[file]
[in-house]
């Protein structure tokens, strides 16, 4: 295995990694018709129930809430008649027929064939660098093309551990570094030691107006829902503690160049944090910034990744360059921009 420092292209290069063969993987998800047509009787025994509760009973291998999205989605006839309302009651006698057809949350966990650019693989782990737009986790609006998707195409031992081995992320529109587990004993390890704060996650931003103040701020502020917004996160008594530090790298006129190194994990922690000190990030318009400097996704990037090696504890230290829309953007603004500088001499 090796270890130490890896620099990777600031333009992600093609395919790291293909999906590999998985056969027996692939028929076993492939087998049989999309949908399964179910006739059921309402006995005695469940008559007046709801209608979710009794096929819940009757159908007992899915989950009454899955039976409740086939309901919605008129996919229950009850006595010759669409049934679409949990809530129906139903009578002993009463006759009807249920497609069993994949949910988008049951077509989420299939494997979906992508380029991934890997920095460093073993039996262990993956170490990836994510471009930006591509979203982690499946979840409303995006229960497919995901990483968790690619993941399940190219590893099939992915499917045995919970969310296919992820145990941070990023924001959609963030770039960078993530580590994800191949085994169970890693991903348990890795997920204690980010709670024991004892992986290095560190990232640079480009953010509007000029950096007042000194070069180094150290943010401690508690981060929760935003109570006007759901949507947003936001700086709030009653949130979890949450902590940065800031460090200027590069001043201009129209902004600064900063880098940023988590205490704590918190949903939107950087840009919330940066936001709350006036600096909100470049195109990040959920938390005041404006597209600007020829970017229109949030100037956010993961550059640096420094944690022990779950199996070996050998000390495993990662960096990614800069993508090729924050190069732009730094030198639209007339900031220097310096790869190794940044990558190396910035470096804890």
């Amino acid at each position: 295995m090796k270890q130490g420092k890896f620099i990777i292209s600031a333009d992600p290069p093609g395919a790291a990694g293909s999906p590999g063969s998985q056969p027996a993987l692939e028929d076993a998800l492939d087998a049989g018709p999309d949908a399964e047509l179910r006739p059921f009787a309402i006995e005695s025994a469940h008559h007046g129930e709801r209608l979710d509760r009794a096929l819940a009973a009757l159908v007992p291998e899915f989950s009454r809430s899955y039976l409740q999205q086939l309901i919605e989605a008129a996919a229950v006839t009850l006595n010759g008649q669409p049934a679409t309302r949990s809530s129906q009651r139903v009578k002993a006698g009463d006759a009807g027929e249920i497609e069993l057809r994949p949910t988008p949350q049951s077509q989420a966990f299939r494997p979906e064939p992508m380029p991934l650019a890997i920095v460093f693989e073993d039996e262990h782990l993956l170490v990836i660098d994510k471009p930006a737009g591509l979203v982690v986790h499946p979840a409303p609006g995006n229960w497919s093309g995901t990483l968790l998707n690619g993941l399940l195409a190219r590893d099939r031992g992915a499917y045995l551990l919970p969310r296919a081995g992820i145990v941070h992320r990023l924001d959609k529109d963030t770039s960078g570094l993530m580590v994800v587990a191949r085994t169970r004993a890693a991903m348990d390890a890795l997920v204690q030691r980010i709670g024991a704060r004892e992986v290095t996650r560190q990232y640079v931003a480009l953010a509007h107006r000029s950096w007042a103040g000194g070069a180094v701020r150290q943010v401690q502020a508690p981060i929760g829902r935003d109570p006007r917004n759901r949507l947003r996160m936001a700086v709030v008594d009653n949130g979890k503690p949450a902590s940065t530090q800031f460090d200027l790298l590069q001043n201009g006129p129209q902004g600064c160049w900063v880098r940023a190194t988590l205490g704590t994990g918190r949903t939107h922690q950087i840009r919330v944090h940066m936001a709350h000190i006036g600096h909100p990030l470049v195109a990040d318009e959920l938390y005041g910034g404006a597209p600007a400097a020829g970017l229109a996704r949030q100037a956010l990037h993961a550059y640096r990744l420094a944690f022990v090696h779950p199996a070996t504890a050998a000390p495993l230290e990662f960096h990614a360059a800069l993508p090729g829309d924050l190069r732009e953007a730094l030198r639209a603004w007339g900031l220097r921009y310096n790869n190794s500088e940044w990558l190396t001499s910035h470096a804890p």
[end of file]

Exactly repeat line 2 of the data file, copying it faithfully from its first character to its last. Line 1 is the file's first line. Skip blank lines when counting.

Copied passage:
């Protein structure tokens, strides 16, 4: 295995990694018709129930809430008649027929064939660098093309551990570094030691107006829902503690160049944090910034990744360059921009 420092292209290069063969993987998800047509009787025994509760009973291998999205989605006839309302009651006698057809949350966990650019693989782990737009986790609006998707195409031992081995992320529109587990004993390890704060996650931003103040701020502020917004996160008594530090790298006129190194994990922690000190990030318009400097996704990037090696504890230290829309953007603004500088001499 090796270890130490890896620099990777600031333009992600093609395919790291293909999906590999998985056969027996692939028929076993492939087998049989999309949908399964179910006739059921309402006995005695469940008559007046709801209608979710009794096929819940009757159908007992899915989950009454899955039976409740086939309901919605008129996919229950009850006595010759669409049934679409949990809530129906139903009578002993009463006759009807249920497609069993994949949910988008049951077509989420299939494997979906992508380029991934890997920095460093073993039996262990993956170490990836994510471009930006591509979203982690499946979840409303995006229960497919995901990483968790690619993941399940190219590893099939992915499917045995919970969310296919992820145990941070990023924001959609963030770039960078993530580590994800191949085994169970890693991903348990890795997920204690980010709670024991004892992986290095560190990232640079480009953010509007000029950096007042000194070069180094150290943010401690508690981060929760935003109570006007759901949507947003936001700086709030009653949130979890949450902590940065800031460090200027590069001043201009129209902004600064900063880098940023988590205490704590918190949903939107950087840009919330940066936001709350006036600096909100470049195109990040959920938390005041404006597209600007020829970017229109949030100037956010993961550059640096420094944690022990779950199996070996050998000390495993990662960096990614800069993508090729924050190069732009730094030198639209007339900031220097310096790869190794940044990558190396910035470096804890």